Even though TSMC is the biggest contract chip producer in the world, the party seems to be ended even though it was practically immune to the deteriorating high-tech industry in Q2 and Q3 of 2022. Leading clients of TSMC started to revise their orders to the business, which had an impact on the foundry’s performance beginning in the fourth quarter of 2022, according to DigiTimes.
The analysis predicts that almost all of TSMC’s customers will face a slump and have to reduce their orders, resulting in a sharp fall in TSMC’s utilization in Q1 2023. For instance, by the beginning of 2023, the utilization rate of TSMC’s N7-capable lines (7nm and 6 nm-class technologies) would drop to around 50%.
Even TSMC’s N5/N4-capable lines won’t be used to their full potential, but this shouldn’t be surprising given that they are used to produce cutting-edge goods like Apple’s smartphone SoCs and that demand for high-end devices is typically lower in the first half of the year. Even N28-capable fabs, which have been completely booked since the chip shortfall started in early 2021, would be underutilized, which is even more concerning.
Slowed Demand Has Forced Major Clients to Reduce Their Orders
Prominent manufacturers of computer gear, PCs, and smartphones curtailed their purchases of new CPUs from firms like AMD, Intel, MediaTek, and NVIDIA as a result of the weakening economy in China and its COVID lockdowns, a slump in several European nations, and decreasing demand for many items in the United States. Therefore, it was necessary for the fabless chip designers to reduce their orders to TSMC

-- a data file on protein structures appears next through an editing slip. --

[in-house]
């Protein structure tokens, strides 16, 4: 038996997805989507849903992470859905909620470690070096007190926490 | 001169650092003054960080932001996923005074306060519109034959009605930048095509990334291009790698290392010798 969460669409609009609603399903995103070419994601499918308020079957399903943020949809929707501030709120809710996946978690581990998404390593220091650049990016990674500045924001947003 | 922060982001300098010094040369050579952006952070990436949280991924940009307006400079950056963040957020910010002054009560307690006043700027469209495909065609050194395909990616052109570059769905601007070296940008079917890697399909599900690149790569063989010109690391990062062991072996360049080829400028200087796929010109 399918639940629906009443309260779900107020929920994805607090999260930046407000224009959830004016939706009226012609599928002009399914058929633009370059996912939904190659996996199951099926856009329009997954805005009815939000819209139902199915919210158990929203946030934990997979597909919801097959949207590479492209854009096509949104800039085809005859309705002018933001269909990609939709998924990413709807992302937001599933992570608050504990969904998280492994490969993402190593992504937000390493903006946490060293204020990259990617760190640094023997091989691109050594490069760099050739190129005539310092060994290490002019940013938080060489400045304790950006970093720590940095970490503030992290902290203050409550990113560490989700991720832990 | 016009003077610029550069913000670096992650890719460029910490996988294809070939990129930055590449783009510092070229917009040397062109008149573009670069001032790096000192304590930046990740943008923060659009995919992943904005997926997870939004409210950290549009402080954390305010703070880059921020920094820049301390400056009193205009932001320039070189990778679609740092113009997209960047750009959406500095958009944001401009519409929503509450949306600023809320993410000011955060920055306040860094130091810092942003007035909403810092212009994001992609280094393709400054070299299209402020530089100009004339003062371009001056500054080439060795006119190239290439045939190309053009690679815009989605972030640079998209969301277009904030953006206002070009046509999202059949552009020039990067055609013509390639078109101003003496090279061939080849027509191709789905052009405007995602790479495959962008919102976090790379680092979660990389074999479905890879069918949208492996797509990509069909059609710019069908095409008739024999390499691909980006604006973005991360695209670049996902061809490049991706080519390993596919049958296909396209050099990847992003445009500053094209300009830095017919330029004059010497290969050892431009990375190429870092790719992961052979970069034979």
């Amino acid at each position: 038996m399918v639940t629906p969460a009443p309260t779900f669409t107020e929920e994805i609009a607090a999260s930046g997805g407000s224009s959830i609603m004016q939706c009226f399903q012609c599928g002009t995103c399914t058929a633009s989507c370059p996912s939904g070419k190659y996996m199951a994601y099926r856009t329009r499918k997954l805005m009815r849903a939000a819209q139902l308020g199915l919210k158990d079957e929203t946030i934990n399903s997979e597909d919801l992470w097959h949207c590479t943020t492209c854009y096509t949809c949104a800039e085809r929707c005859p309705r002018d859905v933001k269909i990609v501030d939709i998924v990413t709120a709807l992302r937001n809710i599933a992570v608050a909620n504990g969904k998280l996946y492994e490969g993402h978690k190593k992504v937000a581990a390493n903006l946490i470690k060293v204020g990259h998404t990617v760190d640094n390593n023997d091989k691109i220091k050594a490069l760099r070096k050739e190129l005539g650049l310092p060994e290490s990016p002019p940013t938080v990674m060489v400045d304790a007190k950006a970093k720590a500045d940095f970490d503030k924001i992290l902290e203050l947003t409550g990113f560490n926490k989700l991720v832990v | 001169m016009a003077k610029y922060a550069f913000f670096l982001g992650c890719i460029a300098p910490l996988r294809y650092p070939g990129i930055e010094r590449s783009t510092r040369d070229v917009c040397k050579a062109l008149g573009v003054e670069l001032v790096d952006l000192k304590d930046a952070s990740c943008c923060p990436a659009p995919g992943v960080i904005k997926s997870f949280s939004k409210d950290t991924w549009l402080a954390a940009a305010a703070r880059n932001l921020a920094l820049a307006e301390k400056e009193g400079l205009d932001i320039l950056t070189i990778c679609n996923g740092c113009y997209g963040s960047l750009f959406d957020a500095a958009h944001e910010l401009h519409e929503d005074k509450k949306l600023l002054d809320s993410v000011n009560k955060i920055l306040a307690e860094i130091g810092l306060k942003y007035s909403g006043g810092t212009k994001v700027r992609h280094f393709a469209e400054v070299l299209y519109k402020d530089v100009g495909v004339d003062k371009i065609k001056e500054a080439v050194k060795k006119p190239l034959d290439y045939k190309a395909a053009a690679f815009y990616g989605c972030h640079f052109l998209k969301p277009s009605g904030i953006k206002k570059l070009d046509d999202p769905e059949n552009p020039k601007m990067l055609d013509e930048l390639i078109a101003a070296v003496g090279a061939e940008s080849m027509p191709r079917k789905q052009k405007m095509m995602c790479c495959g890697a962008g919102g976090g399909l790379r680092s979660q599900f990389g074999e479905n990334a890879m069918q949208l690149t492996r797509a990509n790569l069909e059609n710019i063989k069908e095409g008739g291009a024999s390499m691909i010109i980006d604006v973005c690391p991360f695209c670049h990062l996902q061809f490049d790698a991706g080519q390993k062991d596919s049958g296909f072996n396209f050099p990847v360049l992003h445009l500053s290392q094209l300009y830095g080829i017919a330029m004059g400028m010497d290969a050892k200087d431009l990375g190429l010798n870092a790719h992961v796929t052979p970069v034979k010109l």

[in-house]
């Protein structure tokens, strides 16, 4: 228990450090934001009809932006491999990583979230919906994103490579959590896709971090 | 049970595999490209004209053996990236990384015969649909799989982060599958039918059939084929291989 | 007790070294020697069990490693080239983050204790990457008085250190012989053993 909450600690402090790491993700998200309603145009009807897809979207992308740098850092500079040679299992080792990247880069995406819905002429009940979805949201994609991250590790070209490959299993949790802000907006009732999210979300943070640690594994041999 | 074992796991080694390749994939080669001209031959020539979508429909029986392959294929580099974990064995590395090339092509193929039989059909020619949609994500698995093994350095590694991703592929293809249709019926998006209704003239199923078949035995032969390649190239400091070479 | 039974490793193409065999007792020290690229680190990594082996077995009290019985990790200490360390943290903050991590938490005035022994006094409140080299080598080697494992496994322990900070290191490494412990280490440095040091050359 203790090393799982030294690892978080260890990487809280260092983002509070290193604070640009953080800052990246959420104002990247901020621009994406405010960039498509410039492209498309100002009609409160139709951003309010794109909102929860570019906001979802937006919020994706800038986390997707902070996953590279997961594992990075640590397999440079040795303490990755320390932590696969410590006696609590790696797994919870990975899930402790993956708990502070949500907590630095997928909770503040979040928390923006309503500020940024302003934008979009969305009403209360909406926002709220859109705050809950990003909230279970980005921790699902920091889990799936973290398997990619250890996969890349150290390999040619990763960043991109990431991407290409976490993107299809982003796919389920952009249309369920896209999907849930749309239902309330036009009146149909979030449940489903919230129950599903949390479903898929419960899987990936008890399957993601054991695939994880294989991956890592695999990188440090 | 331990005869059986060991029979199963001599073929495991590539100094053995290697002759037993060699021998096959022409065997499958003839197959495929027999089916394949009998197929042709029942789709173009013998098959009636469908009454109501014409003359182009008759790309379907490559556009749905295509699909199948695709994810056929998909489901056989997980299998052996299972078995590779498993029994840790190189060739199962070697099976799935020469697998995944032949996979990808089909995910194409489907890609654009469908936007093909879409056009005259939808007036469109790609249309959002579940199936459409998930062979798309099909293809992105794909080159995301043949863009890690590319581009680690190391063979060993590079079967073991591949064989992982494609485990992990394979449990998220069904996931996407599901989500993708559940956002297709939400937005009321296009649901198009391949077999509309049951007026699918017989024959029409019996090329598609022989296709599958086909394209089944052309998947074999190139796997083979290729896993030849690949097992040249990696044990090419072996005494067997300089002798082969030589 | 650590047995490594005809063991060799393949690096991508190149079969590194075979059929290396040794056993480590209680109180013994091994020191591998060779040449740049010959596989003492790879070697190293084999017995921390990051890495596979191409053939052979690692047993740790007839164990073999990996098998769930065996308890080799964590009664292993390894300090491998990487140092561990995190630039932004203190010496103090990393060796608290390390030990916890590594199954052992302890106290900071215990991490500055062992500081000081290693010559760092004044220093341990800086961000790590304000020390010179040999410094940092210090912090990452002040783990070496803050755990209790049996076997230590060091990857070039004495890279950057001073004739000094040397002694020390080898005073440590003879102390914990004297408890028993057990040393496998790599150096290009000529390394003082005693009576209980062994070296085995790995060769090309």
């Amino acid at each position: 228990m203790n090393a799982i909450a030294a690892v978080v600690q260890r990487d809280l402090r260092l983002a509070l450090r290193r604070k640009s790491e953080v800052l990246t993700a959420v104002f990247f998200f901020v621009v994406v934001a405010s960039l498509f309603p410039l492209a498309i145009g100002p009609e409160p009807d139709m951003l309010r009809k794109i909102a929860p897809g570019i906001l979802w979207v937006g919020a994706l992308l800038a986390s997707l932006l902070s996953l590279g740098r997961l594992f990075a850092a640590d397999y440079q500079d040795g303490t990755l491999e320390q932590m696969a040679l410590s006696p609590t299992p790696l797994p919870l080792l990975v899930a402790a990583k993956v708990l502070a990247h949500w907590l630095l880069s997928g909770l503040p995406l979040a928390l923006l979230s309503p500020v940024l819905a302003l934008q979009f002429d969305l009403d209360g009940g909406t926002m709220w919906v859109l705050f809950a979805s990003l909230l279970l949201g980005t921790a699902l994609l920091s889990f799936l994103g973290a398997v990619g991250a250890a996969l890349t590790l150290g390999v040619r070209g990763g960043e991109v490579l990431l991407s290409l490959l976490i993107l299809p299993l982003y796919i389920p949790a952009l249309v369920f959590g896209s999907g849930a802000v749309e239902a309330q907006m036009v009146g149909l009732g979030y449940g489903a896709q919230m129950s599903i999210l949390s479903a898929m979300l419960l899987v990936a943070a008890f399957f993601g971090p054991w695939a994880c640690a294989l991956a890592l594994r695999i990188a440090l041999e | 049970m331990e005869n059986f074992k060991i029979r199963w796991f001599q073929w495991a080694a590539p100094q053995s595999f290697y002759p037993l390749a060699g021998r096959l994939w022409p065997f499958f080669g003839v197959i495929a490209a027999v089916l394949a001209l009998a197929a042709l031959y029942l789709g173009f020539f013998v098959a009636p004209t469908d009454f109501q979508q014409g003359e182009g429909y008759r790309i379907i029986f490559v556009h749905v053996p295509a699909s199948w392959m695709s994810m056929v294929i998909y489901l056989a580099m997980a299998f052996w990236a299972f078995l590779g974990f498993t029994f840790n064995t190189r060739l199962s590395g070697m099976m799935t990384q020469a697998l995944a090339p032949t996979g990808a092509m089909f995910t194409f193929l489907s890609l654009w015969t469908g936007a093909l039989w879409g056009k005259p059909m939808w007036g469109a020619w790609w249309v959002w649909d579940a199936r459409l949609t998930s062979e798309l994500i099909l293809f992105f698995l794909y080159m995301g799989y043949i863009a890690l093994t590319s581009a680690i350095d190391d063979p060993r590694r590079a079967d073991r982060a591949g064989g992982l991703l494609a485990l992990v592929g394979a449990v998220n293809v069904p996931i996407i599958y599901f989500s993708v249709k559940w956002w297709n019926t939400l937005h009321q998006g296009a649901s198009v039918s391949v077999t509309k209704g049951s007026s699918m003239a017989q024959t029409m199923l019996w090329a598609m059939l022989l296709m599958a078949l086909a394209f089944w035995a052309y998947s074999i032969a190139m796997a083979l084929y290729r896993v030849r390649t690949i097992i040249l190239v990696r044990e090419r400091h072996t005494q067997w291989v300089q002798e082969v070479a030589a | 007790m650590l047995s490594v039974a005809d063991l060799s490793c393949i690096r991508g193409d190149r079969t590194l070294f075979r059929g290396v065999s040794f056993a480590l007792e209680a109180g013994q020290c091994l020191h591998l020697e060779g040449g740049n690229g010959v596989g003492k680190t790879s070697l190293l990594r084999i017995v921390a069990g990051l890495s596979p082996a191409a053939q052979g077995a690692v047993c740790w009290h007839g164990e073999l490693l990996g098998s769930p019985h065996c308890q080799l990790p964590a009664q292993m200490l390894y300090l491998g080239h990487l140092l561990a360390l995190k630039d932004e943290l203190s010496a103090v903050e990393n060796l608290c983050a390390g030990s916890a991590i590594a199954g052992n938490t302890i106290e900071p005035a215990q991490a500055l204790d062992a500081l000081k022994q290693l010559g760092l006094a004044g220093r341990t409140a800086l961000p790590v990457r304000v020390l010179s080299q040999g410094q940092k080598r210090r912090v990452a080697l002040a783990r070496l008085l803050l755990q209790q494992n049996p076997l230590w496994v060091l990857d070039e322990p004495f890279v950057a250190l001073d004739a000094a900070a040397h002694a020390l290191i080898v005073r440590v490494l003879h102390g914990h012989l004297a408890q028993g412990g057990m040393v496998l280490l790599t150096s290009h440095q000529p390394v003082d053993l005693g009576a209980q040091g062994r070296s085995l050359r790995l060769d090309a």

It is unknown how the considerably lowered orders would influence the company’s revenue this quarter, but the order reduction will take effect in Q4 2022, increasing TSMC’s inventory. Meanwhile, DigiTimes predicts a 15% quarter-over-quarter decline in TSMC’s Q1 2023 sales. In comparison, TSMC saw a 12.1% increase in Q1 2022 revenue over Q4 2021.
Cutting orders to a contract manufacturer is complex since fabless chip designers are required to buy a certain amount of wafers from specific suppliers. However, it is said that TSMC is open to accepting payment and even renegotiating agreements on long-term supply contracts in return.
In Q4 2022 or Q2 2023, though, such actions won’t make things any simpler for TSMC. The majority of industry experts continue to be upbeat about the market for advanced chips returning to normal in 2023. Consequently, TSMC is still anticipated to report revenue growth for the year, albeit the sales gain could not be as notable as the 2021–2022 timeframe.